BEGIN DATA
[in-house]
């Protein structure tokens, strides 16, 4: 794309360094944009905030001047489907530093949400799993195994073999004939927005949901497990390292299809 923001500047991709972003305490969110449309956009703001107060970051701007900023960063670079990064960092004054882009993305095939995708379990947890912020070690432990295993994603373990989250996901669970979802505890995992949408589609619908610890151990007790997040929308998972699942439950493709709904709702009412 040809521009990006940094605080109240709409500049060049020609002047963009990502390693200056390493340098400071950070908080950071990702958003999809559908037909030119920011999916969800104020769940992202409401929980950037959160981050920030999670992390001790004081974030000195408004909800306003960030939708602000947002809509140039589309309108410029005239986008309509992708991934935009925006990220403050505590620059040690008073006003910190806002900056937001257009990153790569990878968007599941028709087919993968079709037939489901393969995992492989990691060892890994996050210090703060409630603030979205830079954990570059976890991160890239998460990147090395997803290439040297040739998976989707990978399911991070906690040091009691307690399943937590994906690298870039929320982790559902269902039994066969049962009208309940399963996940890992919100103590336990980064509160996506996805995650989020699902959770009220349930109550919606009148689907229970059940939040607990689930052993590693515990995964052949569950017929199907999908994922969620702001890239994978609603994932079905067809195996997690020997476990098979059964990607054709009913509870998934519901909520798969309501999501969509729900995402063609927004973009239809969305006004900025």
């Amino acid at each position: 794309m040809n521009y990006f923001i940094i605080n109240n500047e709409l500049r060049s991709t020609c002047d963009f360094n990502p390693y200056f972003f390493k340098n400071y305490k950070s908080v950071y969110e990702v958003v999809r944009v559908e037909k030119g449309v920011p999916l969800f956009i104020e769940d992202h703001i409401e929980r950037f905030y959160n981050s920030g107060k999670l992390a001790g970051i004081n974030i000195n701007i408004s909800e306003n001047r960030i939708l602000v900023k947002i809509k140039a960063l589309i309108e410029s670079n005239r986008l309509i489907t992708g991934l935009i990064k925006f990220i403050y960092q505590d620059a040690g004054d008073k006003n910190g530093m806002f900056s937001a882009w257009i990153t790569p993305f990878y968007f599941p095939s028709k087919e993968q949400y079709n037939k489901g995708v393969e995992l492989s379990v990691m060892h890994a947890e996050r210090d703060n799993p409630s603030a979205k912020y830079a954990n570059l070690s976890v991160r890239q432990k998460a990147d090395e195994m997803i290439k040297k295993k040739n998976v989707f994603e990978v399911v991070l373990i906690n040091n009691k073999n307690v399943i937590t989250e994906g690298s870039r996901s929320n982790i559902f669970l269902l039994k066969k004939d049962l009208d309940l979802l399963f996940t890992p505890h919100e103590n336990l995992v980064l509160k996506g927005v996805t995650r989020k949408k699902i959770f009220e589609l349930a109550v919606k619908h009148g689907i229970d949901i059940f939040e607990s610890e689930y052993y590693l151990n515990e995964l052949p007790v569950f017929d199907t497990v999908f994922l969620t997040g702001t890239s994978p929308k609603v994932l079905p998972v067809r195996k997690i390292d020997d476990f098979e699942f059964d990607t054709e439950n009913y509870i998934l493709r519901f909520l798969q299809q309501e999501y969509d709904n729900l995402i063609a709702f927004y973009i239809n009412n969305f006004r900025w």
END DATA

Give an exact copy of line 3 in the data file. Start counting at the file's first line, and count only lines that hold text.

């Amino acid at each position: 794309m040809n521009y990006f923001i940094i605080n109240n500047e709409l500049r060049s991709t020609c002047d963009f360094n990502p390693y200056f972003f390493k340098n400071y305490k950070s908080v950071y969110e990702v958003v999809r944009v559908e037909k030119g449309v920011p999916l969800f956009i104020e769940d992202h703001i409401e929980r950037f905030y959160n981050s920030g107060k999670l992390a001790g970051i004081n974030i000195n701007i408004s909800e306003n001047r960030i939708l602000v900023k947002i809509k140039a960063l589309i309108e410029s670079n005239r986008l309509i489907t992708g991934l935009i990064k925006f990220i403050y960092q505590d620059a040690g004054d008073k006003n910190g530093m806002f900056s937001a882009w257009i990153t790569p993305f990878y968007f599941p095939s028709k087919e993968q949400y079709n037939k489901g995708v393969e995992l492989s379990v990691m060892h890994a947890e996050r210090d703060n799993p409630s603030a979205k912020y830079a954990n570059l070690s976890v991160r890239q432990k998460a990147d090395e195994m997803i290439k040297k295993k040739n998976v989707f994603e990978v399911v991070l373990i906690n040091n009691k073999n307690v399943i937590t989250e994906g690298s870039r996901s929320n982790i559902f669970l269902l039994k066969k004939d049962l009208d309940l979802l399963f996940t890992p505890h919100e103590n336990l995992v980064l509160k996506g927005v996805t995650r989020k949408k699902i959770f009220e589609l349930a109550v919606k619908h009148g689907i229970d949901i059940f939040e607990s610890e689930y052993y590693l151990n515990e995964l052949p007790v569950f017929d199907t497990v999908f994922l969620t997040g702001t890239s994978p929308k609603v994932l079905p998972v067809r195996k997690i390292d020997d476990f098979e699942f059964d990607t054709e439950n009913y509870i998934l493709r519901f909520l798969q299809q309501e999501y969509d709904n729900l995402i063609a709702f927004y973009i239809n009412n969305f006004r900025w």